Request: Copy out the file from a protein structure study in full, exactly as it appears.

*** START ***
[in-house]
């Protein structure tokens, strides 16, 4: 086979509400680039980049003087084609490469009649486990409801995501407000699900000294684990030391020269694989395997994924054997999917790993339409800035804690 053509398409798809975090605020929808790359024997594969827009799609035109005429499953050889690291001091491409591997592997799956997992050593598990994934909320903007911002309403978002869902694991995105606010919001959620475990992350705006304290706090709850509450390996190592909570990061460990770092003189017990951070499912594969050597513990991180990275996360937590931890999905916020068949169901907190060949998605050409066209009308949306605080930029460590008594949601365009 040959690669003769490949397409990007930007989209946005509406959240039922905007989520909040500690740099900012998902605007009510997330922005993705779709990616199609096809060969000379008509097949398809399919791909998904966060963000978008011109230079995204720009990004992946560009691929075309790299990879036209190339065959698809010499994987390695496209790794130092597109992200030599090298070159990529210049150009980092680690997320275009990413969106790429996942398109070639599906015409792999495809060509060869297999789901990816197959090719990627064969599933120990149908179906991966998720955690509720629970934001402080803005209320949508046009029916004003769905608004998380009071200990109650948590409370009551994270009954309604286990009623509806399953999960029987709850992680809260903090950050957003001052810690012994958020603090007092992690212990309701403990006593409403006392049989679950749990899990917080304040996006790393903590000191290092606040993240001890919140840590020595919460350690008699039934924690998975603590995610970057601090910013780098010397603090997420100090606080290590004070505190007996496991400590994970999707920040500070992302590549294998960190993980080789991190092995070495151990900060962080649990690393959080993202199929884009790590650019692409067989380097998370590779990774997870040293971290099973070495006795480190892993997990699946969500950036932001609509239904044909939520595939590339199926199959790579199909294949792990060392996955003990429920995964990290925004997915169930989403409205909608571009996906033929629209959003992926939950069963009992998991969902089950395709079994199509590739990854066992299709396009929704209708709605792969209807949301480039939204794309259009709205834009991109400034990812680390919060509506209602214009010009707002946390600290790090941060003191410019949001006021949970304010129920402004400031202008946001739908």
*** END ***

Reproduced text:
[in-house]
């Protein structure tokens, strides 16, 4: 086979509400680039980049003087084609490469009649486990409801995501407000699900000294684990030391020269694989395997994924054997999917790993339409800035804690 053509398409798809975090605020929808790359024997594969827009799609035109005429499953050889690291001091491409591997592997799956997992050593598990994934909320903007911002309403978002869902694991995105606010919001959620475990992350705006304290706090709850509450390996190592909570990061460990770092003189017990951070499912594969050597513990991180990275996360937590931890999905916020068949169901907190060949998605050409066209009308949306605080930029460590008594949601365009 040959690669003769490949397409990007930007989209946005509406959240039922905007989520909040500690740099900012998902605007009510997330922005993705779709990616199609096809060969000379008509097949398809399919791909998904966060963000978008011109230079995204720009990004992946560009691929075309790299990879036209190339065959698809010499994987390695496209790794130092597109992200030599090298070159990529210049150009980092680690997320275009990413969106790429996942398109070639599906015409792999495809060509060869297999789901990816197959090719990627064969599933120990149908179906991966998720955690509720629970934001402080803005209320949508046009029916004003769905608004998380009071200990109650948590409370009551994270009954309604286990009623509806399953999960029987709850992680809260903090950050957003001052810690012994958020603090007092992690212990309701403990006593409403006392049989679950749990899990917080304040996006790393903590000191290092606040993240001890919140840590020595919460350690008699039934924690998975603590995610970057601090910013780098010397603090997420100090606080290590004070505190007996496991400590994970999707920040500070992302590549294998960190993980080789991190092995070495151990900060962080649990690393959080993202199929884009790590650019692409067989380097998370590779990774997870040293971290099973070495006795480190892993997990699946969500950036932001609509239904044909939520595939590339199926199959790579199909294949792990060392996955003990429920995964990290925004997915169930989403409205909608571009996906033929629209959003992926939950069963009992998991969902089950395709079994199509590739990854066992299709396009929704209708709605792969209807949301480039939204794309259009709205834009991109400034990812680390919060509506209602214009010009707002946390600290790090941060003191410019949001006021949970304010129920402004400031202008946001739908």